Chances are you’re spending more time at home than ever before these days. If you’re lucky enough to have your own outdoor space, then you’re probably spending as much time there as possible–day and night. And if you're really fortunate, a fire pit exists in said outdoor space. While camping, we’re perfectly happy with a semi-rotted stump as a campfire seat. But at home, why not bring the comforts of the great indoors, outdoors?
There’s (almost) nothing wrong with the set of cracking plastic patio chairs that were in the backyard when you moved in, but if you want to step up your garden game we’re happy to suggest some nice pieces of gear that will help you maximize your backyard relaxation. Read on for the good stuff.
The fire is the center of our ideal backyard hang and as noted Snow Peak fans you already know the Japanese brand's practical fire pits are our top pick. We love the Takibi for it’s wildly modular do-it-all attitude, pop on included the grill net for a pack of hotdogs or the Field Oven add-on to bake some pies. And yes, it even folds up for easy transport on car camping trips. For a good time, make it Takibi time!
$110 $83 (for fireplace alone)
Though a carefully selected fire poking stick is not to be underestimated, it only seems right to pair the Takibi with this trio of fire tending tools. The steel poker, shovel, and tongs are wrapped with bamboo handles and pack into a neat little carrying case.
Price: $100 SHOP NOW
The Kermit Chair Company does one thing and they do it well. Well, that’s not entirely accurate—they also make packable side tables to go with their Tennessee-made folding chairs, and they do that well, too. Framed from locally-sourced white oak and walnut, these classic chairs have a cult following around the world, and for good reason. You’d be hard pressed to find another option like it that comes with a five year warranty—these modern classics are built to last.
Price: starting at $189 SHOP NOW
Though the smallest hard cooler in Yeti’s lineup, the Roadie 20 is still capable of holding up to 16 cans of beverage including the ice to keep them frosty. Plus, it doubles as a pretty decent stool should you find yourself without a seat.
Most wood piles resemble a loose pile of sticks when compared to the fine stacks displayed in this volume. Our friends from Scandinavia have a wealth of knowledge when it comes to the art of chopping, stacking, and seasoning wood for burning. Bonus: a brief interview with the author/wood stacking philosopher Lars Mytting.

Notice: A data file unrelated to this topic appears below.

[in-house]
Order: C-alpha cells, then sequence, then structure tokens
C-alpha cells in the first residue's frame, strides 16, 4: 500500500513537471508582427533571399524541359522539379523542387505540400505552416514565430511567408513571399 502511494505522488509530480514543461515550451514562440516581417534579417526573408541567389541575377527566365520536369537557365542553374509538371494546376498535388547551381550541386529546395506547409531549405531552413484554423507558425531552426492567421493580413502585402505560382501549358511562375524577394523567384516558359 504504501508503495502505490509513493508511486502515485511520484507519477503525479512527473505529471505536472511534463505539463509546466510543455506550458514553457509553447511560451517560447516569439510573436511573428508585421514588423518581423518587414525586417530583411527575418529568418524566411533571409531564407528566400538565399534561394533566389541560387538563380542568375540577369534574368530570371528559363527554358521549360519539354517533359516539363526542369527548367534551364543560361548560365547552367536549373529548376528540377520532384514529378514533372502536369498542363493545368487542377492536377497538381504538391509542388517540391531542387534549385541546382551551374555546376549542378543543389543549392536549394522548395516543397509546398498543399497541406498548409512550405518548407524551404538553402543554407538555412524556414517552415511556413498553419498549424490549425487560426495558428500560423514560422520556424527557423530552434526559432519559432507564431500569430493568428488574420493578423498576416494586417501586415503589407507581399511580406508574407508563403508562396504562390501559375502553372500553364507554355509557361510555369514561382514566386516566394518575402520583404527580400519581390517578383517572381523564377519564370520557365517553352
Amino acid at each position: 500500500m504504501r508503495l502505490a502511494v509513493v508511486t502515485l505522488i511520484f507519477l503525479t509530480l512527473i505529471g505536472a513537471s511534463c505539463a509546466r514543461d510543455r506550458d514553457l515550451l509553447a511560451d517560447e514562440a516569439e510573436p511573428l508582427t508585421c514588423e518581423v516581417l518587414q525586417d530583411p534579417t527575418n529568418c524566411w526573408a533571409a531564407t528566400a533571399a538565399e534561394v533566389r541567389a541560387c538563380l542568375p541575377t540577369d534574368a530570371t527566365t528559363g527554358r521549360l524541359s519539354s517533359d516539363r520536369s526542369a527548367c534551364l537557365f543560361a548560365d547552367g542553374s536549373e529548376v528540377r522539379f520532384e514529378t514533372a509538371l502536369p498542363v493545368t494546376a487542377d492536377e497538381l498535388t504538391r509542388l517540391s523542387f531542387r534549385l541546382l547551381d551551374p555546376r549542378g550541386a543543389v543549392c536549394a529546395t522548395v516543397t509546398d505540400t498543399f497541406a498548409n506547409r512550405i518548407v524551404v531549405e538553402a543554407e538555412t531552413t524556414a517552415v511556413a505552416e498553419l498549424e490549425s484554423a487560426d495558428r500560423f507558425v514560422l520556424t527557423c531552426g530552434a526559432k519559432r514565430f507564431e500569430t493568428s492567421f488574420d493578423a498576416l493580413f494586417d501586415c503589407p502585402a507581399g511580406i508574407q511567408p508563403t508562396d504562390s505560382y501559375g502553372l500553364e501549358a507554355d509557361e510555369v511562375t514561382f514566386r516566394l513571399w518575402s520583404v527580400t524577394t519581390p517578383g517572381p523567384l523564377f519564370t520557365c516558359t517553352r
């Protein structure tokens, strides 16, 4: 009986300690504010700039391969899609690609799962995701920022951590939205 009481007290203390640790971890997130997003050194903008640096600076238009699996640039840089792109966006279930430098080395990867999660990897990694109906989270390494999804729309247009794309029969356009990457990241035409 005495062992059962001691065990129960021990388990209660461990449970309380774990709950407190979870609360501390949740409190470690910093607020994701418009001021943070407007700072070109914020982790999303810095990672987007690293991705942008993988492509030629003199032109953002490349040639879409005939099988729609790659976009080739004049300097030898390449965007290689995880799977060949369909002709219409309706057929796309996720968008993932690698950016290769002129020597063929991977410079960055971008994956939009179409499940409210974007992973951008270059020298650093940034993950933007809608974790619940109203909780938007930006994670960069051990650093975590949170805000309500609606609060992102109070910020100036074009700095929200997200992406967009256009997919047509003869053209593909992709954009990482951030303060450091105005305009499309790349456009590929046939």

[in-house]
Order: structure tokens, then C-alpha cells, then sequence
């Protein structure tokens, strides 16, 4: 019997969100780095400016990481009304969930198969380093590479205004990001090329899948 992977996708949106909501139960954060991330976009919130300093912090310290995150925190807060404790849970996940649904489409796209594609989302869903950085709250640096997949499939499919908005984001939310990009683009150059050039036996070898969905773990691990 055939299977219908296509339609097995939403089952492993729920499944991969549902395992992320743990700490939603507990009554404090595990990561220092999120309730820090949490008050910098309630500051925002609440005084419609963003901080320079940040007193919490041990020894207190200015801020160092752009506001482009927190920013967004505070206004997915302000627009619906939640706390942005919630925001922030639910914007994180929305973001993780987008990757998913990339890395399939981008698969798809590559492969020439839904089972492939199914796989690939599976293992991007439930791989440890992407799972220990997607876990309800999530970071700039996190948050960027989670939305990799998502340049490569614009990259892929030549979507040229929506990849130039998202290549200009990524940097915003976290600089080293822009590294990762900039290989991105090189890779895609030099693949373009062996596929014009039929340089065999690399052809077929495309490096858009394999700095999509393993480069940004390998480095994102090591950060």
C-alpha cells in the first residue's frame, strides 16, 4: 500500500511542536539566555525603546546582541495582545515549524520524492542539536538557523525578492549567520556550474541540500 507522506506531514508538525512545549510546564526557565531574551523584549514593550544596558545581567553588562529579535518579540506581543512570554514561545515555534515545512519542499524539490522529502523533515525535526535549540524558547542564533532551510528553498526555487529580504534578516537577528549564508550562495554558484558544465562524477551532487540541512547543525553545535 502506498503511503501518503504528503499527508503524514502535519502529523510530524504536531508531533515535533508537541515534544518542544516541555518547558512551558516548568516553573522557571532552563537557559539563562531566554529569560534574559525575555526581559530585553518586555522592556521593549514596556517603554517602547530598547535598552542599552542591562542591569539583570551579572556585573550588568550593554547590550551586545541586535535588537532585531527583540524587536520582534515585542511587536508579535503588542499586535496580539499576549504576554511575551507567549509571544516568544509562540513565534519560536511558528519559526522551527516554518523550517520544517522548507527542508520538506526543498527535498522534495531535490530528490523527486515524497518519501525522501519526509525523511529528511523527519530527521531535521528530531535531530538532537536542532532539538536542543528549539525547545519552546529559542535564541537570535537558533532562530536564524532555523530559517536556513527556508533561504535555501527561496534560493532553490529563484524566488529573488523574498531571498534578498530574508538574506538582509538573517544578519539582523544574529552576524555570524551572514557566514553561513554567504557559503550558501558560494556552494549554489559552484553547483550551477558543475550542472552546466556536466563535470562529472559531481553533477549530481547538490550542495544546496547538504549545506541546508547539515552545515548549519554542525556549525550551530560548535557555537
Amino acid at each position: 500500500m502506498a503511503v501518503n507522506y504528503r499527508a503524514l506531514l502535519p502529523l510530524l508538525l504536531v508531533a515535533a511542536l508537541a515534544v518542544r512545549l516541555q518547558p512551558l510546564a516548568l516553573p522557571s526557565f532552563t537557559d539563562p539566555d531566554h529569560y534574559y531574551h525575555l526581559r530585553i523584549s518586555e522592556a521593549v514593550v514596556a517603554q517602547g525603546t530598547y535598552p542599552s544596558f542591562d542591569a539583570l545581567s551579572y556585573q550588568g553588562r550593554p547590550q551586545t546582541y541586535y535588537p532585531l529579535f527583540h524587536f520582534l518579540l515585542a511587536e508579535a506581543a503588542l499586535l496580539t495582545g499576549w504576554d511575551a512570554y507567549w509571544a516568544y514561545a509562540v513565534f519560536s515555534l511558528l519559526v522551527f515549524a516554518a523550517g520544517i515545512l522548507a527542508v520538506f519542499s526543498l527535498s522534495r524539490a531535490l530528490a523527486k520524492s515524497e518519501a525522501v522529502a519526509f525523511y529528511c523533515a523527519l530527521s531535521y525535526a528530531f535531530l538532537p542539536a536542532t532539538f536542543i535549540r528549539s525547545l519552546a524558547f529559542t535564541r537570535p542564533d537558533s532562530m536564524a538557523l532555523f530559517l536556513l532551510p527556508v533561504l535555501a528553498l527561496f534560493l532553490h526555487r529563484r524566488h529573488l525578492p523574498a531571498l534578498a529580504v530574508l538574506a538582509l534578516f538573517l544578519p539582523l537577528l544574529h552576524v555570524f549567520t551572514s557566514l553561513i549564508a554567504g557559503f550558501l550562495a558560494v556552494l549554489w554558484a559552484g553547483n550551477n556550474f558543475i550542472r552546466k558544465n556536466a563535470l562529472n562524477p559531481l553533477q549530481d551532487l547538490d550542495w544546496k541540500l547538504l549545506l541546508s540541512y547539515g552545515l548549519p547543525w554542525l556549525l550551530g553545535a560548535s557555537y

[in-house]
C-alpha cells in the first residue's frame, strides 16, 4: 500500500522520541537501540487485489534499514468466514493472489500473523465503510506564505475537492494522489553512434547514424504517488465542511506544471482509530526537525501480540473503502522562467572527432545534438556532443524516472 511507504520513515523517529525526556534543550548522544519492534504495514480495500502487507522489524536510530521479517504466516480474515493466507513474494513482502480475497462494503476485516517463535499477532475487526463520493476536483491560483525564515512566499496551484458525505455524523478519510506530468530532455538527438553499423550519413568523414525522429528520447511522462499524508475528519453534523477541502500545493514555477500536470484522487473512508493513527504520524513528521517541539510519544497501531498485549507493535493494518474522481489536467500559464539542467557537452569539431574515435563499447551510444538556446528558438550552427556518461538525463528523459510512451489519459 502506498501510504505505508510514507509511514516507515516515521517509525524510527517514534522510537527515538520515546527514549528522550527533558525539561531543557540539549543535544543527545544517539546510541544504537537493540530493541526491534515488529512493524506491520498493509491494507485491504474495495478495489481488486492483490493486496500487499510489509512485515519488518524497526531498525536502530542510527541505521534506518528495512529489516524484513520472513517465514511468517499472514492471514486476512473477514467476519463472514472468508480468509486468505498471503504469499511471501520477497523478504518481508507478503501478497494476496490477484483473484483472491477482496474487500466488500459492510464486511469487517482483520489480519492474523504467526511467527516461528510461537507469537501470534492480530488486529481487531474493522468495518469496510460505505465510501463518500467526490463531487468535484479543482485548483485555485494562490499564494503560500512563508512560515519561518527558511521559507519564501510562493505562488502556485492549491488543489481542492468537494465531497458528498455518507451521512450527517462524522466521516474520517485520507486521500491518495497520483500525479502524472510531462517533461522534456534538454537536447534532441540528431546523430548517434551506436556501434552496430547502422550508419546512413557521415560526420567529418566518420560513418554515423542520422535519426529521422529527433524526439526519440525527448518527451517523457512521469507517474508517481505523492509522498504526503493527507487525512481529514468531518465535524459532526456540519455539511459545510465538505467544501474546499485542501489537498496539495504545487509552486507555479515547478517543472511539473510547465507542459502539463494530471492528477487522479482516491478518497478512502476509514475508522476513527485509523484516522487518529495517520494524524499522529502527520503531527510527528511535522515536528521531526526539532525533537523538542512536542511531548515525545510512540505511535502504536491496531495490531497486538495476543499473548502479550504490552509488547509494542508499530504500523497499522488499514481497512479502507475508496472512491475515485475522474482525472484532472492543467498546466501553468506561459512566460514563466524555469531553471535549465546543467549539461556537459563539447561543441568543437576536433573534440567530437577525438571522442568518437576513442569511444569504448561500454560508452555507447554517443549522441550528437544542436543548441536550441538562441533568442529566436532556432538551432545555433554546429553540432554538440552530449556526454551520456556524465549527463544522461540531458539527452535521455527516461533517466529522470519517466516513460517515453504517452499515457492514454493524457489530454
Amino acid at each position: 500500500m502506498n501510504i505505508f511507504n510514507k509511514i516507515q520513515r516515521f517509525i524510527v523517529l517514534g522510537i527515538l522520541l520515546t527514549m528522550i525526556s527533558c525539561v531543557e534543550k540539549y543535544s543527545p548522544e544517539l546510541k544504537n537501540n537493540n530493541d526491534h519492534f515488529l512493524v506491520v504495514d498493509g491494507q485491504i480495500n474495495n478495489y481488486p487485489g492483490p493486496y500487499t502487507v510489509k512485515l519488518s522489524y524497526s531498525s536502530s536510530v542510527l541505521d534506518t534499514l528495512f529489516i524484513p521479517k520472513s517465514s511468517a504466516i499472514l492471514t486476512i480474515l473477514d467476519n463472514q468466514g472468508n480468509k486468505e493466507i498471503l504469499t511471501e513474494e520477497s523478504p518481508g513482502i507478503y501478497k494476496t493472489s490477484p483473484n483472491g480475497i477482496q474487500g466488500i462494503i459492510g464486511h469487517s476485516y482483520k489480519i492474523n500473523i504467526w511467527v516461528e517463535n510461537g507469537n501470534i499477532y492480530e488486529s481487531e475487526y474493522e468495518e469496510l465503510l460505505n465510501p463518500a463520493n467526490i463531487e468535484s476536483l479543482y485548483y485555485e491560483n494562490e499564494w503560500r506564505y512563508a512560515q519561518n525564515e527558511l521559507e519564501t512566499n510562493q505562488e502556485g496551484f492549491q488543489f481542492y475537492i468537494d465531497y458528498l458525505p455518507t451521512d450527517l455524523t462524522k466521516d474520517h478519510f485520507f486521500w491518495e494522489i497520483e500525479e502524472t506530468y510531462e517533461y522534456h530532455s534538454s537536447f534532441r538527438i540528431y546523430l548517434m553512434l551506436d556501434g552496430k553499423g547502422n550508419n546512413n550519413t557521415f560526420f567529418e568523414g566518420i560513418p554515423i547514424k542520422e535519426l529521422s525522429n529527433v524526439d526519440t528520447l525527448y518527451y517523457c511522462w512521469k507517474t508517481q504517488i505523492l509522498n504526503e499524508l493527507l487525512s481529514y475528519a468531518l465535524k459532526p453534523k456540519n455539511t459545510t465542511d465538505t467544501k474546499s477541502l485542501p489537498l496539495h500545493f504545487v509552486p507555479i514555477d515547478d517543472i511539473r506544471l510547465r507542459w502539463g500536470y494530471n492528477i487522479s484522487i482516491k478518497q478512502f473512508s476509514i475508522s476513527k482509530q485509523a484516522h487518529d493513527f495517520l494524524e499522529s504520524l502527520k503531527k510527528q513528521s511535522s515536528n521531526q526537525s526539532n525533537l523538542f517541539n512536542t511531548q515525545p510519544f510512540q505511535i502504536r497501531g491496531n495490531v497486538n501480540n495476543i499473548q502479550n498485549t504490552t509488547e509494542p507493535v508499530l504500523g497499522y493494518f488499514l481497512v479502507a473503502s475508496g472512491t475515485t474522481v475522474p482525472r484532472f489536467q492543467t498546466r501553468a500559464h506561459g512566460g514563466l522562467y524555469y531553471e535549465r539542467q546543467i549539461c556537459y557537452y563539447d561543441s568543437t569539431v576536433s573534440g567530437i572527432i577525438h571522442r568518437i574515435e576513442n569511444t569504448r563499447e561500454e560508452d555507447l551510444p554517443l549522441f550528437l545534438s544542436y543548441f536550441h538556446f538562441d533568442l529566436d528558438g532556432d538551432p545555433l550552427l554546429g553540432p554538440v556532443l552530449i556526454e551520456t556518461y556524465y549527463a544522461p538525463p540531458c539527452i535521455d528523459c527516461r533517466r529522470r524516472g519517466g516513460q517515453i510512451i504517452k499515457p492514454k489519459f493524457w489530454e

Now that you’ve learned the Scandinavian way, it’s time for a piece of fine chopping cutting equipment of the same origin. A handle of American hickory meets a solid head of Swedish steel in this short 16” hatchet–short but mighty for most backyard and campsite tasks.
Price: $139 SHOP NOW
Maybe it turned out to be a colder night than expected, or maybe you don’t want to blow through your timber stock this early in the season. The coldest campfire goer will be comforted by this muted plaid wool blanket from Woolrich, America's oldest continually operated wool mill. Also worth noting that wool is reportedly naturally fire resistant, compared to synthetics, so no need to freak if a rouge ember lands in your lap.
Price: $155 SHOP NOW
A bundle of dry kindling may not always be on hand, let alone the inkling of how to start a fire with it. A pack of three of these new logs from the OG firestarter brand—made from recycled and renewable wood—will burn for three whole hours, with less smoke than a traditional fire, making them a great backup in case your cord delivery is behind schedule.
Price: $15 SHOP NOW
We’re not saying that you have to pump the jams loud enough to wake up the neighbors, their dog, and their newborn ,but if you wanted to this Turtle Shell speaker could definitely make that happen. Not only does it come in a licensed Mossy Oak camo, it also boats IPX7 dust and waterproof ratings to help you out when you inevitably leave the invisible speaker out in the rain.
Just enough mood lighting to complement a modest backyard bonfire or even serve to light the mess table at camp. Leave the retracting hub in view of the sun and you’ll never even need to use the usb port for power, but it’s there just in case of cloudy weather.